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Today's Stichomancy for Salma Hayek

The first excerpt represents the element of Air. It speaks of mental influences and the process of thought, and is drawn from Catherine de Medici by Honore de Balzac:

white shoulders any more; don't allow it, I say. It is too much that the fogs of Scotland ever touched them!"

"Won't you come with me to see my dear country? The Scotch love you; there are no rebellions /there/!"

"Who rebels in this our kingdom?" said Francois, crossing his dressing-gown and taking Mary Stuart on his knee.

"Oh! 'tis all very charming, I know that," she said, withdrawing her cheek from the king; "but it is your business to reign, if you please, my sweet sire."

"Why talk of reigning? This morning I wish--"

"Why say /wish/ when you have only to will all? That's not the speech

The second excerpt represents the element of Fire. It speaks of emotional influences and base passions, and is drawn from Lin McLean by Owen Wister:

beds. Each had mounted his pony, holding trustingly to the saddle, and thus, unguided, the experienced ponies had taken them right. Across the wide sagebrush and up and down the river they were now asleep or riding, dispersed irrevocably. But the coroner was here. He duly received Barker's testimony, brought his verdict in, and signed it, and even while he was issuing to himself his own proper voucher for ten dollars came Chalkeye and Toothpick Kid on their ponies, galloping, eager in their hopes and good wishes for Mrs. Lusk. Life ran strong in them both. The night had gone well with them. Here was the new day going to be fine. It must be well with everybody.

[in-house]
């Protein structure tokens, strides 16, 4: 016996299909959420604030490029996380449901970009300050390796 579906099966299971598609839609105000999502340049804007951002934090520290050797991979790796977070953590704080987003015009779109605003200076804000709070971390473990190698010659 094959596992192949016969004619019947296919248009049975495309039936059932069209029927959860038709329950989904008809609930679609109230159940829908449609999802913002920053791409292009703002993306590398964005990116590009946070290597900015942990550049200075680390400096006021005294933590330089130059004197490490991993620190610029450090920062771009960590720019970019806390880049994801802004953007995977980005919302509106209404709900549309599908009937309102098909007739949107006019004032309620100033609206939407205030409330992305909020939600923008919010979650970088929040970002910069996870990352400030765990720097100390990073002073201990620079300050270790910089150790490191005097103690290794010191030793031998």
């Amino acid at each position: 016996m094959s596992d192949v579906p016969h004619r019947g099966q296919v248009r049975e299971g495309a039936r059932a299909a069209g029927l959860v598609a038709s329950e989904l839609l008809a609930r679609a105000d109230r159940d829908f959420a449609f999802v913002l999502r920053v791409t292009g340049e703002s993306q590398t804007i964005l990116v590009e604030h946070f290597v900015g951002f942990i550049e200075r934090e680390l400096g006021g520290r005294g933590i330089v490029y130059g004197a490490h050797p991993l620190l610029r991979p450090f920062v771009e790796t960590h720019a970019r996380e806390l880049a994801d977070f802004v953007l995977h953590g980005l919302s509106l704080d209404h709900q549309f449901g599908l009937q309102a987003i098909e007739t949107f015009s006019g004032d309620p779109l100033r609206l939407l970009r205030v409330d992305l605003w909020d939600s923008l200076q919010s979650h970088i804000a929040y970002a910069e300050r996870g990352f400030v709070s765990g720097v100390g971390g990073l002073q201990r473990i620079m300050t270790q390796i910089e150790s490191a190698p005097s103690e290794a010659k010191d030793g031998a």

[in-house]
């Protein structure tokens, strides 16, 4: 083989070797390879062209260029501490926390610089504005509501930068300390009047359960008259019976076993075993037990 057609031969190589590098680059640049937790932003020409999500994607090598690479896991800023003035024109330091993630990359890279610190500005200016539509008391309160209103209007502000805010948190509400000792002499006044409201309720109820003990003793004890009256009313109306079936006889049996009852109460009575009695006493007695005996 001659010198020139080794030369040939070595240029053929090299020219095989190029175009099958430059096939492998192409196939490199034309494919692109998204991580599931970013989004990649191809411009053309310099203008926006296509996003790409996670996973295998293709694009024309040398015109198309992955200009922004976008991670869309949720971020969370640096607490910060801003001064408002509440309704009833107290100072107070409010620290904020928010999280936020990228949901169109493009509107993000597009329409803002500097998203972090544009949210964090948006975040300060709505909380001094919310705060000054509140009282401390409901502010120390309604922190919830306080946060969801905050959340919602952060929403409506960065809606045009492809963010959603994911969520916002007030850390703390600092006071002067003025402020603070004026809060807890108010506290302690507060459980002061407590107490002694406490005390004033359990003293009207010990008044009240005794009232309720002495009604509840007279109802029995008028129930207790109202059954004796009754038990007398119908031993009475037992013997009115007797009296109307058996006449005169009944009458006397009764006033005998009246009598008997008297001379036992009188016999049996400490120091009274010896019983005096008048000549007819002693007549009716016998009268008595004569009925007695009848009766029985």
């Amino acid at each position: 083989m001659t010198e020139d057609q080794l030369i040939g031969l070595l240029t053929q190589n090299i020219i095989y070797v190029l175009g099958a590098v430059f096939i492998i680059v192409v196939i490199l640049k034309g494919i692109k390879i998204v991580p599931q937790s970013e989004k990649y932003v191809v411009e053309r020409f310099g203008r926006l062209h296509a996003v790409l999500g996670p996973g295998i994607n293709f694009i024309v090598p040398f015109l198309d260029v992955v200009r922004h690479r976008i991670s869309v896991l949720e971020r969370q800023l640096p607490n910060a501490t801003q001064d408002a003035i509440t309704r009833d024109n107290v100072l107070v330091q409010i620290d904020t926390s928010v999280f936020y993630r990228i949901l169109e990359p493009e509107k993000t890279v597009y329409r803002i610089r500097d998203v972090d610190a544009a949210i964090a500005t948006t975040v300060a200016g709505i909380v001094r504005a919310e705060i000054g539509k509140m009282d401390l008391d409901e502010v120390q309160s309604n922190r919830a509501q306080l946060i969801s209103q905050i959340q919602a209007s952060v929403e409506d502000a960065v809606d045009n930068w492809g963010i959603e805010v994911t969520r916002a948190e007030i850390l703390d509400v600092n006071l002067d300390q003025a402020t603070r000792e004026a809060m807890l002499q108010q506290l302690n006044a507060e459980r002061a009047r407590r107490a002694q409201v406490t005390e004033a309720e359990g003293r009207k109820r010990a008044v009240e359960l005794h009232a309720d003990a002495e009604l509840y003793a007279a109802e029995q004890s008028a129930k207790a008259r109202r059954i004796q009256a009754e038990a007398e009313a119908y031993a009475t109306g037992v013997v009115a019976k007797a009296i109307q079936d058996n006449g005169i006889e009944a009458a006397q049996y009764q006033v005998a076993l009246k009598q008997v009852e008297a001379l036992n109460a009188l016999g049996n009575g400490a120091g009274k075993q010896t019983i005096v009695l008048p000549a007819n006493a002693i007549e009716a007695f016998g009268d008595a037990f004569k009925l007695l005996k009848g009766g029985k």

"You don't say!" they exclaimed, taken aback. "Too bad."

The third excerpt represents the element of Water. It speaks of pure spiritual influences and feelings of love, and is drawn from Russia in 1919 by Arthur Ransome:

Sokolnikov last summer is put into practice. This is a general exchange of new money for old, after which the old will be declared invalid. "Of course," said Krestinsky, "they will cheat in every possible way, scattering out the money among a number of friends and relations. But something will have been done in cleaning them up, and that process will be completed by a second exchange of money later on."

Fifteen milliards of new notes for the first exchange are already printed, but they think that twenty milliards will be necessary.

I asked if the new money was better looking than the old, if

The fourth excerpt represents the element of Earth. It speaks of physical influences and the impact of the unseen on the visible world, and is drawn from The Perfect Wagnerite: A Commentary on the Niblung's Ring by George Bernard Shaw:

woman. Try to imagine yourself in that character at Klondyke five years ago. The place is teeming with gold. If you are content to leave the gold alone, as the wise leave flowers without plucking them, enjoying with perfect naivete its color and glitter and preciousness, no human being will ever be the worse for your knowledge of it; and whilst you remain in that frame of mind the golden age will endure.

Now suppose a man comes along: a man who has no sense of the golden age, nor any power of living in the present: a man with common desires, cupidities, ambitions, just like most of the men you know. Suppose you reveal to that man the fact that if he will